By Hannah K. Puder
Ever find yourself guilty of surfing social media between emails around 11 a.m.? Or find yourself nodding off around 2–3 p.m.? Staying mentally engaged at work can be difficult, especially if you have a desk job or one requiring repetitive tasks.
So why do we have these dips in energy throughout the day? Often, the slack in energy is due to a decrease in the body’s production of cortisol, a hormone produced by the adrenal glands. Commonly known as the “fight or flight” hormone, cortisol also regulates the body’s energy levels throughout the day by breaking down protein, carbohydrates and fats to convert them into energy.
Most of us produce our lowest cortisol levels at night, allowing us to fall asleep. Cortisol levels rise slowly and hit their highest peak at around 8:30 a.m., peaking again around 1 p.m., and lastly around 6 p.m. So, between these bursts of energy, we naturally feel a little lethargic.
So, what can we do to keep our brains active during those lulls in cortisol production? Taking brief breaks from your computer can help refocus your mind on your activities. Experts suggest the 20-20-20 day: every 20 minutes look at something about 20 feet away for 20 seconds. This allows your brain to refocus when you go back to your task at hand.
Brief spurts of exercise can also increase your energy levels during a lull. Neurologist Wendy Suzuki highly recommends exercise because of its instantaneous effects: “Exercise is one of the most transformative things you can do for your brain today. The Immediate effect on the neurotransmitters like dopamine, serotonin and noradrenaline improves your mood.” Even the simplest movements can get your blood flowing.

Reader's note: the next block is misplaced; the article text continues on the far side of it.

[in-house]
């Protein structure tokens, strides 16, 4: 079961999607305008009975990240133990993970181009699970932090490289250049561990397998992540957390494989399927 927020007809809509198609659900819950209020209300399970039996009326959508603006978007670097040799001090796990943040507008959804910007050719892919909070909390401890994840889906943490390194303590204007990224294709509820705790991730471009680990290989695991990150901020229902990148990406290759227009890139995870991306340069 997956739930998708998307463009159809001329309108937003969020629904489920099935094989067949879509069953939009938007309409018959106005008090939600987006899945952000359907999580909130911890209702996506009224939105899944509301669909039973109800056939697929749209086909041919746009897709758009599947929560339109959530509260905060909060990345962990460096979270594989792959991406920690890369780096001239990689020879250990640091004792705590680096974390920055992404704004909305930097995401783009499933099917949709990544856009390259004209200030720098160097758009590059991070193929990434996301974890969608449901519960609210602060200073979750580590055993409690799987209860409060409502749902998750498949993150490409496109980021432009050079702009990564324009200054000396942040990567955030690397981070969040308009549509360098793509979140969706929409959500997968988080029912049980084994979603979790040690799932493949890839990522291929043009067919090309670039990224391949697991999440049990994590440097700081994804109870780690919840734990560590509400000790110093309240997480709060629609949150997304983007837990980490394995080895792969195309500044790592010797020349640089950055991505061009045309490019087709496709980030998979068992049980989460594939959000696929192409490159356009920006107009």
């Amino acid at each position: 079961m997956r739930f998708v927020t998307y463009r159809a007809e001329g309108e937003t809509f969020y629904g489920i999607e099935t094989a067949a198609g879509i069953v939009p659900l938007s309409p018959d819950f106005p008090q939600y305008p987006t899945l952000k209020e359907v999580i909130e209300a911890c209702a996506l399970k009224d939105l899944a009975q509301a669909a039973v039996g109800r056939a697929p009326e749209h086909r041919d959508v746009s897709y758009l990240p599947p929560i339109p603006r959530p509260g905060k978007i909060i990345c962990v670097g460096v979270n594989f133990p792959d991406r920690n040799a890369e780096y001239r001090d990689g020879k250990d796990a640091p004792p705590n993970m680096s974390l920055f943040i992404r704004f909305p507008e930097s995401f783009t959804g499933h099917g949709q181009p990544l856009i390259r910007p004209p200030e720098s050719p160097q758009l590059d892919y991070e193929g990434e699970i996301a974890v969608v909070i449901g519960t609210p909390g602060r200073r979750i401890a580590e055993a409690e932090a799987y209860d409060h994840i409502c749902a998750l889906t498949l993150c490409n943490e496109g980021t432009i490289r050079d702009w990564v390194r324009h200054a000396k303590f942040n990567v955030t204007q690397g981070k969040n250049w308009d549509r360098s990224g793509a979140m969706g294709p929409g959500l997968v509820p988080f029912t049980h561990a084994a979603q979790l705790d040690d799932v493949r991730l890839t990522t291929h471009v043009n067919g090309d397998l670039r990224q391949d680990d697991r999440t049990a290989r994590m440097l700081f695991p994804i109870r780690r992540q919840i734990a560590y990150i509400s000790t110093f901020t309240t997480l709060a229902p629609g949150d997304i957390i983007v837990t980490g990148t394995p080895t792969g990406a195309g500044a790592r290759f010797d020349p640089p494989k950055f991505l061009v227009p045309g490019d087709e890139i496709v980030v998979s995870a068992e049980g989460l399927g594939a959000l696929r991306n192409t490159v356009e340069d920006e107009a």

To get the benefits from exercising, you don’t even have to leave your desk! Stretches are a great way to loosen up and relax your body. Neck stretches help release the built up tension in the shoulders. Incorporate a little exercise into your daily routine, like parking farther away from the office, taking a walk on your lunch break, or jogging in place for 30 seconds.
Staying well hydrated by drinking water — not soda, not coffee — is another great way to stay mentally alert. While caffeine can temporarily stimulate the body’s production of adrenaline, the effect quickly wears off. Too much caffeine and not enough water can leave you dehydrated. According to the USGS, 73% of the brain is water. A cool, refreshing drink of water replenishes the oxygen levels in the brain and increases the blood flow which improves concentration and cognition. The amount of water an individual requires varies, but the average person should aim to drink 6 to 10 cups of water a day.
So how can you prepare to stay active before you start work for the day? Talk with your Priority recruiters before starting an assignment to find out about the working conditions. Ask if the area you are assigned has a place to walk during lunch break, and water fountain locations. Stay hydrated and mentally alert for your best performance.